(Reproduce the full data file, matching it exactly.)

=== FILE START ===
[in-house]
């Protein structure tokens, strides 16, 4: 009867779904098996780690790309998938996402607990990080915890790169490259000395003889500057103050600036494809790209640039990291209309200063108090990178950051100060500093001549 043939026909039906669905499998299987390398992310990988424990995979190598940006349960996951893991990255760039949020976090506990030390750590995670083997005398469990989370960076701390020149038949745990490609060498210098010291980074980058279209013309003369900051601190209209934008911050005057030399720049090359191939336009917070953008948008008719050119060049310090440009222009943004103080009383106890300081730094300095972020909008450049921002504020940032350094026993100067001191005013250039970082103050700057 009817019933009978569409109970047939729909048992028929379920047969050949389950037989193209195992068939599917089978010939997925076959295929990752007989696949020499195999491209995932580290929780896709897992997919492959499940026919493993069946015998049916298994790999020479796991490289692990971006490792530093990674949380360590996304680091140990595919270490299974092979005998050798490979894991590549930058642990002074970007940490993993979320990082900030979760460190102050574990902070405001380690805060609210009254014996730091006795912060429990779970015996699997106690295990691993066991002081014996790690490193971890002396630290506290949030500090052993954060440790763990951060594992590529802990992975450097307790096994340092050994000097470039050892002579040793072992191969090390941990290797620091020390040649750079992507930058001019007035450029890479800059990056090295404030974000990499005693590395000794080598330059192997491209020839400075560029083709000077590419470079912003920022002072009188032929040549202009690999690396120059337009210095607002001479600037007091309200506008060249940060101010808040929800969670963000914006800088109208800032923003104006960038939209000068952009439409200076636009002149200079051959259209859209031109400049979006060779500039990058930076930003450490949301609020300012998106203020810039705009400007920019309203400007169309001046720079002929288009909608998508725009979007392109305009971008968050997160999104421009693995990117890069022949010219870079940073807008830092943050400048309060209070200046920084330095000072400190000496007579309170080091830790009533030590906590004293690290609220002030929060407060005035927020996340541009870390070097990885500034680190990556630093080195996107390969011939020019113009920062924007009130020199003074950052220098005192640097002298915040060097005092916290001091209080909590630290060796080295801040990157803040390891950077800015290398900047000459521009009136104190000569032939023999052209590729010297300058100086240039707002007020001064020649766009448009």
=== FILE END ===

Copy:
[in-house]
């Protein structure tokens, strides 16, 4: 009867779904098996780690790309998938996402607990990080915890790169490259000395003889500057103050600036494809790209640039990291209309200063108090990178950051100060500093001549 043939026909039906669905499998299987390398992310990988424990995979190598940006349960996951893991990255760039949020976090506990030390750590995670083997005398469990989370960076701390020149038949745990490609060498210098010291980074980058279209013309003369900051601190209209934008911050005057030399720049090359191939336009917070953008948008008719050119060049310090440009222009943004103080009383106890300081730094300095972020909008450049921002504020940032350094026993100067001191005013250039970082103050700057 009817019933009978569409109970047939729909048992028929379920047969050949389950037989193209195992068939599917089978010939997925076959295929990752007989696949020499195999491209995932580290929780896709897992997919492959499940026919493993069946015998049916298994790999020479796991490289692990971006490792530093990674949380360590996304680091140990595919270490299974092979005998050798490979894991590549930058642990002074970007940490993993979320990082900030979760460190102050574990902070405001380690805060609210009254014996730091006795912060429990779970015996699997106690295990691993066991002081014996790690490193971890002396630290506290949030500090052993954060440790763990951060594992590529802990992975450097307790096994340092050994000097470039050892002579040793072992191969090390941990290797620091020390040649750079992507930058001019007035450029890479800059990056090295404030974000990499005693590395000794080598330059192997491209020839400075560029083709000077590419470079912003920022002072009188032929040549202009690999690396120059337009210095607002001479600037007091309200506008060249940060101010808040929800969670963000914006800088109208800032923003104006960038939209000068952009439409200076636009002149200079051959259209859209031109400049979006060779500039990058930076930003450490949301609020300012998106203020810039705009400007920019309203400007169309001046720079002929288009909608998508725009979007392109305009971008968050997160999104421009693995990117890069022949010219870079940073807008830092943050400048309060209070200046920084330095000072400190000496007579309170080091830790009533030590906590004293690290609220002030929060407060005035927020996340541009870390070097990885500034680190990556630093080195996107390969011939020019113009920062924007009130020199003074950052220098005192640097002298915040060097005092916290001091209080909590630290060796080295801040990157803040390891950077800015290398900047000459521009009136104190000569032939023999052209590729010297300058100086240039707002007020001064020649766009448009």